Monday, January 26, 2009

Real Dad Must Pay Child Support

A new case from the court of appeals, In Re Parentage of M.K.R., 61138, division I, held that DCS has standing to file a petition challenging paternity whether or not there is a presumed father.

The ruling is a victory for the common-sense proposition that the actual father, as determined by DNA testing, ought to be liable for child support, as opposed to the presumed father, as determined by the person who was married to the mother at the time of the child’s birth.

The Washington Uniform Parentage Act, RCW 26.26 et. seq., makes a man the presumptive father of any child born to his spouse during marriage. That presumption becomes irrebuttable after two years, meaning that the husband becomes the legal father, even if he isn’t the biological father, if he fails to challenge paternity within two years.

However, at least four other parties have an interest in a given child’s paternity: the child, the state, the mother, and any other potential father. The child’s interest and the parent’s interests are fairly obvious. The state’s primary interest is the collection of child support so the child won’t go on welfare.

By statute, all these parties have standing to adjudicate their interests. This case clarifies that the state (DCS) has standing whether or not there is a presumed father. In this case, the presumed father neglected to deny paternity within the two year deadline. However, DCS did file within the two-year deadline.

The biological father, who did not want to be stuck with child support, argued that the presumed father’s failure to timely file was fatal and the presumed father was stuck with paying child support for someone else’s child.

The presumed father, on the other hand, argued that DCS’ timely filing of the petition effectively kept the window open for him, allowing him to avoid child support and make the biological father pay. The trial court agreed with the biological father.

The appellate court reversed.

Thursday, January 8, 2009

New Case Undermines Predictability of Child Support Schedule

A new case from Division I, Marriage of Krieger and Walker, docket 01-3-02588-4, held that a court may order child support above the advisory amount established by the child support table without a showing of extraordinary need. This holding is consistent with the statute, which provides that a court has discretion to award child support in excess of the advisory amount upon written findings. (“Upon written findings” is a lower standard than “extraordinary need.”)

However, the holding is inconsistent with standard practice, and, at least in my view, case law. In my view, state law recognizes two categories of child-related expenses: 1) ordinary expenses / basic necessities, and 2) extraordinary expenses / other. Basic necessities includes food, clothing, shelter, utilities, diapers, school supplies, over the counter medicines, gas for driving to daycare, extracurricular fees, etc. Basic necessities are included in the presumptive transfer payment.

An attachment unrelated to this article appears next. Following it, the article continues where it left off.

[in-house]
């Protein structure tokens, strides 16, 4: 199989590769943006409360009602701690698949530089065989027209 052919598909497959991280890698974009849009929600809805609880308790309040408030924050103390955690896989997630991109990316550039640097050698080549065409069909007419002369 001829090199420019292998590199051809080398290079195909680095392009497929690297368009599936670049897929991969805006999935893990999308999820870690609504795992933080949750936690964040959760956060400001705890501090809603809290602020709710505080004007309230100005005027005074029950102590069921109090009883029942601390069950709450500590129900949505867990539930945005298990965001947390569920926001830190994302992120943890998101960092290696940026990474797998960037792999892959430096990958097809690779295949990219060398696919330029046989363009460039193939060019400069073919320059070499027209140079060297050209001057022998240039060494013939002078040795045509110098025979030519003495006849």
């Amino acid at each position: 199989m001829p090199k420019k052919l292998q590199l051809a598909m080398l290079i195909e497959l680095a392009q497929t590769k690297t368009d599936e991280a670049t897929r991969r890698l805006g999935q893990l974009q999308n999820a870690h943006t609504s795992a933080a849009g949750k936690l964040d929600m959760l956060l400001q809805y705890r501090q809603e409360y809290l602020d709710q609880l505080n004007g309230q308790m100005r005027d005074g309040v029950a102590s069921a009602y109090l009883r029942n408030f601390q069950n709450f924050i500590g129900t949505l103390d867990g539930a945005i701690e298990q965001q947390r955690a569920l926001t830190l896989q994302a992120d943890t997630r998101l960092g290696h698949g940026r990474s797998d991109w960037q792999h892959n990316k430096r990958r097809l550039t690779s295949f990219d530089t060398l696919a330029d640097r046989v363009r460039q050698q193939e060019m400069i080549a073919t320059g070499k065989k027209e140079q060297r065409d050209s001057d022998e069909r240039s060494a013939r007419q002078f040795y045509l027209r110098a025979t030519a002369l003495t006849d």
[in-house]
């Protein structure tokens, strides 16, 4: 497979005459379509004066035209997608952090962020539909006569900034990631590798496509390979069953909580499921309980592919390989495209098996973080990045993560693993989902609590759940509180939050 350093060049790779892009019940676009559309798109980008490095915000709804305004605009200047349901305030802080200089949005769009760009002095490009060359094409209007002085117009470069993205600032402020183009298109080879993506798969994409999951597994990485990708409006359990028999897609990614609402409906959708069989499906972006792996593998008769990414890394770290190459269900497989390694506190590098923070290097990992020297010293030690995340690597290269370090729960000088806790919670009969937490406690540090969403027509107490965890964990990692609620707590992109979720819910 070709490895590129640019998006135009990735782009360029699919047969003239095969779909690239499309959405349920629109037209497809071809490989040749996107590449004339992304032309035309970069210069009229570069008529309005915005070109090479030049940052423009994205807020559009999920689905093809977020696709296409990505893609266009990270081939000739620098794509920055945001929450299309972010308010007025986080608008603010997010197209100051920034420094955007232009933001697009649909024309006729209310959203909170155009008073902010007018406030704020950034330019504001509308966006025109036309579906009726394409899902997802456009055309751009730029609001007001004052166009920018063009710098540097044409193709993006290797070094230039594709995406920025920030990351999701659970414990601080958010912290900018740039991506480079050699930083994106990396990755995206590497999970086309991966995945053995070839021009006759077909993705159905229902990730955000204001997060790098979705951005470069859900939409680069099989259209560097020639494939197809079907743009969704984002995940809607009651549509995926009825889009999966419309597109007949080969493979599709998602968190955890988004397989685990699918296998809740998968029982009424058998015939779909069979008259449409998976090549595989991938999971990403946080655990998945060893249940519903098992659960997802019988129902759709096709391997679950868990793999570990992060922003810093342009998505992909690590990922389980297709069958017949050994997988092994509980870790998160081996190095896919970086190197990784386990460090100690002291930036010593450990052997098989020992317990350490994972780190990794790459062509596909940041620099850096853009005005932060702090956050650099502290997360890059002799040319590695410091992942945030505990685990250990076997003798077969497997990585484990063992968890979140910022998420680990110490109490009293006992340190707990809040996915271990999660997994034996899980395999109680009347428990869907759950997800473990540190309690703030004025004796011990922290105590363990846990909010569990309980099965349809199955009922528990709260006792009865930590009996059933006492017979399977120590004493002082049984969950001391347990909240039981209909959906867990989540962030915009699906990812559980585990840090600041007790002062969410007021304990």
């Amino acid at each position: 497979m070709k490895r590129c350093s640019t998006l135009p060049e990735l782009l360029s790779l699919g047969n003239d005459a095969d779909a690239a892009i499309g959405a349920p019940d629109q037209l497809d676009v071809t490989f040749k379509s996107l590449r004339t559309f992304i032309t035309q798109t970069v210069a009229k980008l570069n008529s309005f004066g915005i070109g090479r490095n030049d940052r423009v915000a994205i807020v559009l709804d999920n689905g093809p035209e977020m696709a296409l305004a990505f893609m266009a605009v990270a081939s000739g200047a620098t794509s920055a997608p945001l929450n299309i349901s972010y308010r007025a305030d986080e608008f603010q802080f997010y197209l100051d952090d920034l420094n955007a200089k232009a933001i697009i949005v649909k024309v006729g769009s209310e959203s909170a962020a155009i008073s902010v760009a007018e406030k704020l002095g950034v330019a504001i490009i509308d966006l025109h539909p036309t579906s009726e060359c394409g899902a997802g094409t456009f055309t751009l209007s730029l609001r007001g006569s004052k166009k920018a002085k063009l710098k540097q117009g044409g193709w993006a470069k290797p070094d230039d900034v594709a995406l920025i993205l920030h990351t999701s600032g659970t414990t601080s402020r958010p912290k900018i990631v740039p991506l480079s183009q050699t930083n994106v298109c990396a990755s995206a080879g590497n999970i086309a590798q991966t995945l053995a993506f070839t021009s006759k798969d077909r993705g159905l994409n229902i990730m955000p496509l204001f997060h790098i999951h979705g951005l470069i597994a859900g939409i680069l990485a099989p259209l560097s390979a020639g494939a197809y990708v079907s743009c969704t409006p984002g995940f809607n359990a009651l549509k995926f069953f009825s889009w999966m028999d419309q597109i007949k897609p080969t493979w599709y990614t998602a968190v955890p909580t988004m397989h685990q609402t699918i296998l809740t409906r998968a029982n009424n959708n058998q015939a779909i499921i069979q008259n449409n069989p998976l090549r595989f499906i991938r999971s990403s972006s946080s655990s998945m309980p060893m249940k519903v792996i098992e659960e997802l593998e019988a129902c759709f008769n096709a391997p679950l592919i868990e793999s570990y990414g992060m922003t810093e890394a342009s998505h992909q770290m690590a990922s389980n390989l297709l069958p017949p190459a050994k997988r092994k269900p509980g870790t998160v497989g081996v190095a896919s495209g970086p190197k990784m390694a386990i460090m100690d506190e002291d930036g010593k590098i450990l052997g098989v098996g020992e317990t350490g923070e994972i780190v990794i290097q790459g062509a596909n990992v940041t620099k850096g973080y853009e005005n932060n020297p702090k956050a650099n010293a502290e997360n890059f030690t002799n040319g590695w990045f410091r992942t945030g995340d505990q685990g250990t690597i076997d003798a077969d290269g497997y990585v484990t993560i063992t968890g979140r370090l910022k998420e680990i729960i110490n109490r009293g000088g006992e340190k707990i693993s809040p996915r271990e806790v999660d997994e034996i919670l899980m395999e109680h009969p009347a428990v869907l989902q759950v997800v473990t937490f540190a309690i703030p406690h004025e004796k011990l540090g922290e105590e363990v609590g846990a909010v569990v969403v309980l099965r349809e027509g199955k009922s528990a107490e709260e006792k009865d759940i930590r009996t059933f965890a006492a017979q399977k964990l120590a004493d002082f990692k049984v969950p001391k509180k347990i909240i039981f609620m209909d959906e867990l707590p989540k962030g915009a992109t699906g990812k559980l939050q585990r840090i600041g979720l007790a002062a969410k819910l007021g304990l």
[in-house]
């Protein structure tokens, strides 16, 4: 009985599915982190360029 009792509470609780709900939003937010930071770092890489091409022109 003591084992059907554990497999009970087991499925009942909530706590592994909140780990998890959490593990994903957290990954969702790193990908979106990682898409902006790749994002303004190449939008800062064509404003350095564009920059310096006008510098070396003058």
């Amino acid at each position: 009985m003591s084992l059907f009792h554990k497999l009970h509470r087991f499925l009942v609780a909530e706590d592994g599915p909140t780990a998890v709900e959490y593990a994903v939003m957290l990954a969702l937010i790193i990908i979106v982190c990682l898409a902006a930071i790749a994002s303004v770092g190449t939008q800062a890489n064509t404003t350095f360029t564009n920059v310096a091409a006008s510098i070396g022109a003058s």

The other category includes everything else. In my opinion, it should be limited to identifiable, child-related services. Typically, these are paid to a third-party, such as a daycare provider, or a private school (tuition). If the parties live more than than, say, a two hour drive from each other, then long-distance educational expenses are generally in this category as well.

Typically, the extraordinary category is proportional – each party pays their proportional share, again based on the schedule. I think it should be paid directly to the service provider. I like this approach because it is “cookie cutter,” meaning that both attorneys are likely to agree to it and therefore child support can be established without much litigation expense.

Unfortunately, the new case casts considerable doubt on the cookie-cutter approach. In Krieger, the party receiving the transfer payment – Walker – submitted a budget for all her child-related expenses, which included: school supplies, school trips, school-required computer software, entertainment, health club dues, health insurance co-payments, non-prescription medicines, vacations, sports activities, music lessons, pets, birthday parties, and personal items such as clothing.
The Krieger court held that these expenses were not necessarily included in the transfer payment and that the support award should be based not on the children’s need as calculated by the child support table, but, rather, based on the actual expenses incurred by the mother.

Thus, at least in my view, Krieger defeats the purpose of the support table, which is to produce consistent and predictable results, and throws open the door to more litigation and therefore more acrimony and expense. Not a good result, in my opinion.